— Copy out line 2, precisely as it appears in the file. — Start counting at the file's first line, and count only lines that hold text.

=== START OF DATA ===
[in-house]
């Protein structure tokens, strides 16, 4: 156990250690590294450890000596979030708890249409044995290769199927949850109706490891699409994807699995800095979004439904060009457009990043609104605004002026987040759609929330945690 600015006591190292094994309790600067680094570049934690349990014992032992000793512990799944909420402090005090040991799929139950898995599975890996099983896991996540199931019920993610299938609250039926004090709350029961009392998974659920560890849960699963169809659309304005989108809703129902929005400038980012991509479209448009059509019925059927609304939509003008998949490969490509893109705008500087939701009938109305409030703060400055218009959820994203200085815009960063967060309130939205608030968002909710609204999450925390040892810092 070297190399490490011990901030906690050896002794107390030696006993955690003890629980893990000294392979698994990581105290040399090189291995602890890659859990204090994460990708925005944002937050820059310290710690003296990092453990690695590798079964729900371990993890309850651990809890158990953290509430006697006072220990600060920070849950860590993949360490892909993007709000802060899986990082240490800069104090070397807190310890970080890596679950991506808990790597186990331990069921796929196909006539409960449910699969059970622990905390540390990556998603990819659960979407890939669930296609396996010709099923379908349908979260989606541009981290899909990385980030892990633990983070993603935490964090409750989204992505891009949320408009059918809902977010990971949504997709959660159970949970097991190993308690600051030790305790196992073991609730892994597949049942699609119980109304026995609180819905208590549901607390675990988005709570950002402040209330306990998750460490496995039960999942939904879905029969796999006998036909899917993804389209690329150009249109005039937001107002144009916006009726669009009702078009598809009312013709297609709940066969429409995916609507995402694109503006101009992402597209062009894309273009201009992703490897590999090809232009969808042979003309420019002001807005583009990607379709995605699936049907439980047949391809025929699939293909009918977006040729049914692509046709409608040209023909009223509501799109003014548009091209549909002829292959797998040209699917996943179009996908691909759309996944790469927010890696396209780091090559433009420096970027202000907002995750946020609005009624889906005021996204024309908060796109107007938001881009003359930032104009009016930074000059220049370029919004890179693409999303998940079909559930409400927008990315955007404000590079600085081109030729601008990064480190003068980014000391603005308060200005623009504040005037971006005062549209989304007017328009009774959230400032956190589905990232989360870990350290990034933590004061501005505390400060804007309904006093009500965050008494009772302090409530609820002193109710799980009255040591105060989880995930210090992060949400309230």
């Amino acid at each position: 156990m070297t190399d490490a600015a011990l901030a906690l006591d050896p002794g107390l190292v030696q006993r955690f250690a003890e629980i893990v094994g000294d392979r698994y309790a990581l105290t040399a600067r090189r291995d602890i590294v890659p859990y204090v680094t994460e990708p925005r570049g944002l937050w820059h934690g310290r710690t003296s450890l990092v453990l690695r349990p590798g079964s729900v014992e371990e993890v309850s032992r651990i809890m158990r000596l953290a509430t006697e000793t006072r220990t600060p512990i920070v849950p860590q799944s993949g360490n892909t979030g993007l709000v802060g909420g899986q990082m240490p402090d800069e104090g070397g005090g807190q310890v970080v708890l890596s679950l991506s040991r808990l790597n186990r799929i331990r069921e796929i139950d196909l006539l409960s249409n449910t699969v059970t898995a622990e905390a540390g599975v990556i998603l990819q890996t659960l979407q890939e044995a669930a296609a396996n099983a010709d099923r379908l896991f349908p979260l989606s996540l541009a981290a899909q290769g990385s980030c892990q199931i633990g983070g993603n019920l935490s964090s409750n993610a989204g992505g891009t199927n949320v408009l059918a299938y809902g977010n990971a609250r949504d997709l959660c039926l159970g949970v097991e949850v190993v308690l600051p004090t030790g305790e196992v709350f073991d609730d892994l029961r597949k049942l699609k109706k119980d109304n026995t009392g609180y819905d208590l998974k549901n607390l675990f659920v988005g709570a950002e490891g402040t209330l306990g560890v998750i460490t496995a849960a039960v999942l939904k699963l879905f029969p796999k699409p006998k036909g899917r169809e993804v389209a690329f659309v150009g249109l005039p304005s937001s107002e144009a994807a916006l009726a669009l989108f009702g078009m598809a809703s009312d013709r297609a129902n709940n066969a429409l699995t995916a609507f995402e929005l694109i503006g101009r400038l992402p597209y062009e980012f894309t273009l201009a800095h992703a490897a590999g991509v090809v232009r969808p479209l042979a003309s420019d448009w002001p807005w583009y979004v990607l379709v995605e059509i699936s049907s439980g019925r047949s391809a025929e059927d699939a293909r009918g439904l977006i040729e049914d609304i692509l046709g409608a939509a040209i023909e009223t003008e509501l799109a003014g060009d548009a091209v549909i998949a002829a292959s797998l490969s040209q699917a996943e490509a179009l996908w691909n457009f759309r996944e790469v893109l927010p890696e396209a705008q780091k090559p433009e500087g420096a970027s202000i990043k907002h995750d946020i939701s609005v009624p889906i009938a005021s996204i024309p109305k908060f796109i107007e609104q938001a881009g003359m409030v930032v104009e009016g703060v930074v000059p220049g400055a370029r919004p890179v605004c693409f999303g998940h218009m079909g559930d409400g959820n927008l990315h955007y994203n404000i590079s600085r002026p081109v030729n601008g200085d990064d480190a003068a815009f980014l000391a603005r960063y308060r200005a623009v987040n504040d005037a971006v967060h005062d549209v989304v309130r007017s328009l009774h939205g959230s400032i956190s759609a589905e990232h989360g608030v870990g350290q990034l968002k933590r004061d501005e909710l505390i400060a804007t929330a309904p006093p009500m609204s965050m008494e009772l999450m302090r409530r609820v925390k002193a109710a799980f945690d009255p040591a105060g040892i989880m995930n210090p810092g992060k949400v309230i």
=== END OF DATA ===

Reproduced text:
């Protein structure tokens, strides 16, 4: 156990250690590294450890000596979030708890249409044995290769199927949850109706490891699409994807699995800095979004439904060009457009990043609104605004002026987040759609929330945690 600015006591190292094994309790600067680094570049934690349990014992032992000793512990799944909420402090005090040991799929139950898995599975890996099983896991996540199931019920993610299938609250039926004090709350029961009392998974659920560890849960699963169809659309304005989108809703129902929005400038980012991509479209448009059509019925059927609304939509003008998949490969490509893109705008500087939701009938109305409030703060400055218009959820994203200085815009960063967060309130939205608030968002909710609204999450925390040892810092 070297190399490490011990901030906690050896002794107390030696006993955690003890629980893990000294392979698994990581105290040399090189291995602890890659859990204090994460990708925005944002937050820059310290710690003296990092453990690695590798079964729900371990993890309850651990809890158990953290509430006697006072220990600060920070849950860590993949360490892909993007709000802060899986990082240490800069104090070397807190310890970080890596679950991506808990790597186990331990069921796929196909006539409960449910699969059970622990905390540390990556998603990819659960979407890939669930296609396996010709099923379908349908979260989606541009981290899909990385980030892990633990983070993603935490964090409750989204992505891009949320408009059918809902977010990971949504997709959660159970949970097991190993308690600051030790305790196992073991609730892994597949049942699609119980109304026995609180819905208590549901607390675990988005709570950002402040209330306990998750460490496995039960999942939904879905029969796999006998036909899917993804389209690329150009249109005039937001107002144009916006009726669009009702078009598809009312013709297609709940066969429409995916609507995402694109503006101009992402597209062009894309273009201009992703490897590999090809232009969808042979003309420019002001807005583009990607379709995605699936049907439980047949391809025929699939293909009918977006040729049914692509046709409608040209023909009223509501799109003014548009091209549909002829292959797998040209699917996943179009996908691909759309996944790469927010890696396209780091090559433009420096970027202000907002995750946020609005009624889906005021996204024309908060796109107007938001881009003359930032104009009016930074000059220049370029919004890179693409999303998940079909559930409400927008990315955007404000590079600085081109030729601008990064480190003068980014000391603005308060200005623009504040005037971006005062549209989304007017328009009774959230400032956190589905990232989360870990350290990034933590004061501005505390400060804007309904006093009500965050008494009772302090409530609820002193109710799980009255040591105060989880995930210090992060949400309230």